As a late (official) addition to the title-contending Raptors, Watson couldn’t get rotation minutes. He appeared in three garbage time minutes before the league got suspended. Still, Watson managed to show his athleticism off anyway.
I mean, just look at this block.
Once in the Bubble, Watson’s best game as a Raptor came along when he joined forces with Stanley Johnson to take down the Denver Nuggets. In that game, he displayed a game consistent with what he had been doing with the 905. He dropped an efficient 22 points on 13 shots, going 4-of-6 from three. It was a meaningless game, but Watson carried himself well. Here’s a look at the highlight reel:
Areas of Development
Watson is on the same timeline as Pascal Siakam and Fred VanVleet once were, as he is only a few months younger than them. That means the Raptors need to find out what they have in Watson soon and where he fits in the team’s immediate future. Watson has shown what he can do at the G League level. All that’s left to do is test his skills against NBA-level competition.
Watson’s ability to spot up and pull-up behind the arc with a defender on him should be transferable. He’s also pretty good at reading the defense and moving off-ball, using his ability to cut and get up quick for a finish.
Watson’s defense is also promising. He makes sound defensive reads and plays the passing lane well enough. He’s shown a lot of effort on shot-contest and scramble situations — a Raptors’ specialty — while also being able to switch and battle on the boards, which should get him in coach Nick Nurse’s good graces. Watson also didn’t back down against bigger players when the 905 played micro-small ball. That should help in the NBA.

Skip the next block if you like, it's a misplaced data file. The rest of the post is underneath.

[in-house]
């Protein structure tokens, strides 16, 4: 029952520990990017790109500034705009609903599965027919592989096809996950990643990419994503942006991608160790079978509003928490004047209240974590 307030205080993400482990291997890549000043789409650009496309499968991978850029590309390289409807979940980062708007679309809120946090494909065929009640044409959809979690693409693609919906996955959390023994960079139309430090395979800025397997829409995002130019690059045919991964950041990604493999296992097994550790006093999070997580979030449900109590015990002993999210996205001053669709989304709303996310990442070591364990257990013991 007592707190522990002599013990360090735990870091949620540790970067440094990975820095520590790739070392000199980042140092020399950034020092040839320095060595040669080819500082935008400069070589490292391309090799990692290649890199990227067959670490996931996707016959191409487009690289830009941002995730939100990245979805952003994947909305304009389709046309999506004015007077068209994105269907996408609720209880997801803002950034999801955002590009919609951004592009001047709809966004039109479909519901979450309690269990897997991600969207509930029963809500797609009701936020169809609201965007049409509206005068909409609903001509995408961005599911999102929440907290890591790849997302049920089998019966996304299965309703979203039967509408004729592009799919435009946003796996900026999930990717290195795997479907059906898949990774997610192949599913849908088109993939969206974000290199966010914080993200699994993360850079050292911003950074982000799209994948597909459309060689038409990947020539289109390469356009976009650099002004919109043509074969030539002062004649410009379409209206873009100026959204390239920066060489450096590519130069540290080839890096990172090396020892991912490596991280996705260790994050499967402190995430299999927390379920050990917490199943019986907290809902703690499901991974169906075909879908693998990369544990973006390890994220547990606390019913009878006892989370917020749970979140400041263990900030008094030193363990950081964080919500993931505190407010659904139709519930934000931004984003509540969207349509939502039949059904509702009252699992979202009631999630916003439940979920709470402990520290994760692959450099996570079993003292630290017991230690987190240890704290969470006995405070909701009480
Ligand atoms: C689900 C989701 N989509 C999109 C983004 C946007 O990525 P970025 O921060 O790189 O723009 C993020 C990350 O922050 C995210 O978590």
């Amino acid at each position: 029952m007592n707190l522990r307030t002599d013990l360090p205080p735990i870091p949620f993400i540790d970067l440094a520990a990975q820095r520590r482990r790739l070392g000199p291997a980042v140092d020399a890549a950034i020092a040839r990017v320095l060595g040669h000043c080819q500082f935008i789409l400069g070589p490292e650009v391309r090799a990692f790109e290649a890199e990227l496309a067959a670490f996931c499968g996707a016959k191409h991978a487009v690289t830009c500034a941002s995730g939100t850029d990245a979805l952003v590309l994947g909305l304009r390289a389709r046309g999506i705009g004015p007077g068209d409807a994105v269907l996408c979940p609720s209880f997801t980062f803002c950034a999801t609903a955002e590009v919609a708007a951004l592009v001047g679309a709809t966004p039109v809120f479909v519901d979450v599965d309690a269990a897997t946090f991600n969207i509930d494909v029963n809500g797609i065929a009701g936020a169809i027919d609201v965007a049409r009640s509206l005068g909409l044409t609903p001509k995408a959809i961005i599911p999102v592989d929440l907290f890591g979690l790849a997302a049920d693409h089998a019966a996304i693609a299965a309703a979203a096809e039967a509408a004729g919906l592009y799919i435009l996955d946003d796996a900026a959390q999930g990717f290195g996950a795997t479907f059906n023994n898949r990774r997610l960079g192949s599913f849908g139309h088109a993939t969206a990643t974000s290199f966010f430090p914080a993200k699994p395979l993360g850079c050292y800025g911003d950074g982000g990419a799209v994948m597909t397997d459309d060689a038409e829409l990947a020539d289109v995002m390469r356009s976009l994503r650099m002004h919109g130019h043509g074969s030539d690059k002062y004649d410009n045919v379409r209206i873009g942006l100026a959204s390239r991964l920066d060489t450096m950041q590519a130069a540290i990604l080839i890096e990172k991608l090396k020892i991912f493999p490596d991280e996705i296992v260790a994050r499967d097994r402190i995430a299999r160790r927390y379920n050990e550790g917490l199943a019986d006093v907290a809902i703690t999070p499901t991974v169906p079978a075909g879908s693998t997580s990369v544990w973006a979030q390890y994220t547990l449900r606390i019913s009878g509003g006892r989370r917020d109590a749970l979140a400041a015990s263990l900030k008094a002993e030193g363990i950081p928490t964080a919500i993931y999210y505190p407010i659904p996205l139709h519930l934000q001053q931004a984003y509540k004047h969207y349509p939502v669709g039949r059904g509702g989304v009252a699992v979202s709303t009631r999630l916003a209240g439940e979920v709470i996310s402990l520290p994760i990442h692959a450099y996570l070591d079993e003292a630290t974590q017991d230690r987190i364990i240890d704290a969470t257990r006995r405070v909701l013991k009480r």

As a wing, Watson’s handles could use some polish. As a perimeter threat, he’ll need to be able to play off of defensive pressure out there when he gets run off the line. At the very least, it would lessen the chance of him turning the ball over. It was a bit of a struggle for Watson driving to the basket to create something, as he was known to lose the ball in traffic. Still, his straight-line drives look great once he gets some separation from his defender. That’s something to build on.
Looking Forward with Watson
During the Bubble’s seeding games, Nurse mentioned that Watson will be a big part of their future. That’s a good sign, having the head coach ready to give him his break. The Raptors are entering a weird upcoming season. We don’t know what timeline Masai Ujiri will be pursuing for next year. Still, we know that his moves will be influenced by the 2021 free agency bonanza.
Raptors coach Nick Nurse on what he’s learned about Paul Watson: “That he can play. He’s pretty good. Said his mechanics are getting better, likes his size and picks up the schemes well. “He’s going to be part of our future, from what I can see so far.”
— Ryan Wolstat (@WolstatSun) August 14, 2020
What we do know is that the Raptors could end up being short on wings soon. OG Anunoby and Pascal Siakam are the key building blocks for Toronto, but who is coming up behind them? Known quantities Stanley Johnson, Malcolm Miller, and (to a lesser extent) Oshae Brissett are the other wings under contract next year, so Watson could have a chance to compete for a regular roster spot — and perhaps crack Toronto’s the rotation. It all comes down to whether Watson can take his game to another level.
The groundwork for Watson’s next big jump is already in the works. It’s been reported that he’s going to work out with Rico Hines, one of the best trainers out there, this off-season. It would be great to see if Watson can become Toronto’s next diamond-in-the-rough story.